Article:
Recently, Facebook users managing pages for nonprofit organizations received an email from the Facebook Pages team:

We wanted to let you know that the call-to-action button for your Facebook Page [Organization Name] will be changed from “Donate” to “Learn More” soon. The updated “Learn More” call-to-action button for your Page will link to the same destination as your current “Donate” call-to-action button. We are removing the ability for Pages to use “Donate” call-to-action buttons that link to external websites.

If you live in a country where Facebook’s on-platform donation tools are available and your organization has charitable tax exemption status, you can apply to accept donations directly on Facebook. Once accepted, you will have the option to add the Donate Through Facebook call-to-action button to your Page. Learn more about eligibility for Facebook’s on-platform donation tools.

You can find more information call-to-action buttons, including how to select a different call-to-action button for your Page, in the Help Center.

Thank You,
The Facebook Pages team

So, what does this mean for your organization? In short, nonprofits wanting to display a “Donate Now” call-to-action (CTA) button on their Facebook Page will have to accept donations through Facebook’s donation platform. Nonprofits who accept donations through their own website or another external platform will have to use a “Learn More” button. (Instagram also has plans to roll out a donate button later this year.)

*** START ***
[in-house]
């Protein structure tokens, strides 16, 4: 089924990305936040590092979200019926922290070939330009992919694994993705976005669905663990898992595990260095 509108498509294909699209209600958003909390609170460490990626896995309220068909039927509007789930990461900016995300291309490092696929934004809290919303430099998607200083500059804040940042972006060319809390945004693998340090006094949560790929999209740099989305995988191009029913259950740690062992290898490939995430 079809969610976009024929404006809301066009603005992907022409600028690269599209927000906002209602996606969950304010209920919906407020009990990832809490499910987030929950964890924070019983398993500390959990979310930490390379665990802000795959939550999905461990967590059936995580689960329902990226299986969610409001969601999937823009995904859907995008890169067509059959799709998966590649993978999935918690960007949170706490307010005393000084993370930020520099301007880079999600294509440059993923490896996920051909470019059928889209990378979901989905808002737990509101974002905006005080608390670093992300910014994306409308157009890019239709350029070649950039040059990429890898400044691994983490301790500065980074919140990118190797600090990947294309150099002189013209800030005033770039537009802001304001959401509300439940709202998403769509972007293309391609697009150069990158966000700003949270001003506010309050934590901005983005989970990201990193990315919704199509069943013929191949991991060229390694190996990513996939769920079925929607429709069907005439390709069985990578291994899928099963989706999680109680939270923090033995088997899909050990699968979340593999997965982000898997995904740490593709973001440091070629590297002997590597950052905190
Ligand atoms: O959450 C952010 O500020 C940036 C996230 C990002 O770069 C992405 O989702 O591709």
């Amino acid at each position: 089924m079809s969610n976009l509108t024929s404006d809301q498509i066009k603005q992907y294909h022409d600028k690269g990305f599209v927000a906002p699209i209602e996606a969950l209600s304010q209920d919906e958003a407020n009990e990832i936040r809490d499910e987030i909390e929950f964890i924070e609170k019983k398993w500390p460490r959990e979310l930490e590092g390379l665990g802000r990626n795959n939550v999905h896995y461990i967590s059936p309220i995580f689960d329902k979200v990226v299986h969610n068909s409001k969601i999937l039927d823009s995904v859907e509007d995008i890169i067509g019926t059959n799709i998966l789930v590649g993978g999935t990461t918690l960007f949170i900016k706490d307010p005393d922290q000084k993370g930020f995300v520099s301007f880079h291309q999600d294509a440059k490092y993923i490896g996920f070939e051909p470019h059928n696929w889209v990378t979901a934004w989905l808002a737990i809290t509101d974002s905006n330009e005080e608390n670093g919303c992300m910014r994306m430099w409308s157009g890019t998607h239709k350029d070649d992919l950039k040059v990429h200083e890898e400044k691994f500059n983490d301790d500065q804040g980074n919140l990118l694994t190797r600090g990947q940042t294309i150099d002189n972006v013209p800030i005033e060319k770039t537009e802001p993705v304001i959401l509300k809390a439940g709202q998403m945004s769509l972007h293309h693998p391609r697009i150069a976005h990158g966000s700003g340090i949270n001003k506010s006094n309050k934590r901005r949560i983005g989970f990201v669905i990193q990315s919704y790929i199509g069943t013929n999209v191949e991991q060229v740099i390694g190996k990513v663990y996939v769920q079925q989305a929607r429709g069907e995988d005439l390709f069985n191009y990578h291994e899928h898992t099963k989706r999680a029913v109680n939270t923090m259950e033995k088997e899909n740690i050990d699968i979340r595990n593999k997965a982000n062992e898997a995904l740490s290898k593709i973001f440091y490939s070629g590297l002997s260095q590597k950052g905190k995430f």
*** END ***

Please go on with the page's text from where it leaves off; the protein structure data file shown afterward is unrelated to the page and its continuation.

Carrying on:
Unfortunately, this change might raise some challenges for nonprofits that already have established fundraising platforms — namely, making it difficult to centralize information about their donors. Clean, usable donor databases are the foundation of fund development, and adding another source of information (plus formatting it to work with the existing structure) has the potential to get messy very quickly.

However, there are also some potential upsides. Removing the extra step to giving may encourage higher volumes of gifts from donors who prefer a streamlined “one-click” style of contributing. Also, Facebook’s donation system offers nonprofits an easy-to-use and 100% free way to accept funds, which may be especially useful for smaller organizations on tight margins.

So how can your nonprofit prepare for the change? Consider the following:

  • If your organization plans to collect donations directly through Facebook, apply to accept donations and add the button to your Page if you haven’t done so already.
  • If your organization plans to simply use Facebook’s “Learn More” button, make sure your website is set up with clear, simple paths for users to give — even on your “About” or “Mission” pages.
  • If your organization plans to use Facebook’s donate button in addition to an integrated fundraising system, have a plan for how to centralize data about your donations. This could look like scheduled “data cleaning” time for your development team, or training on donor stewardship for your social media coordinator.

For Resilia subscribers, our customer success team and dedicated content library is always available for advice and support about how to make the most of this change. (Learn more about our subscription services here.)

Header image via Facebook for Nonprofits.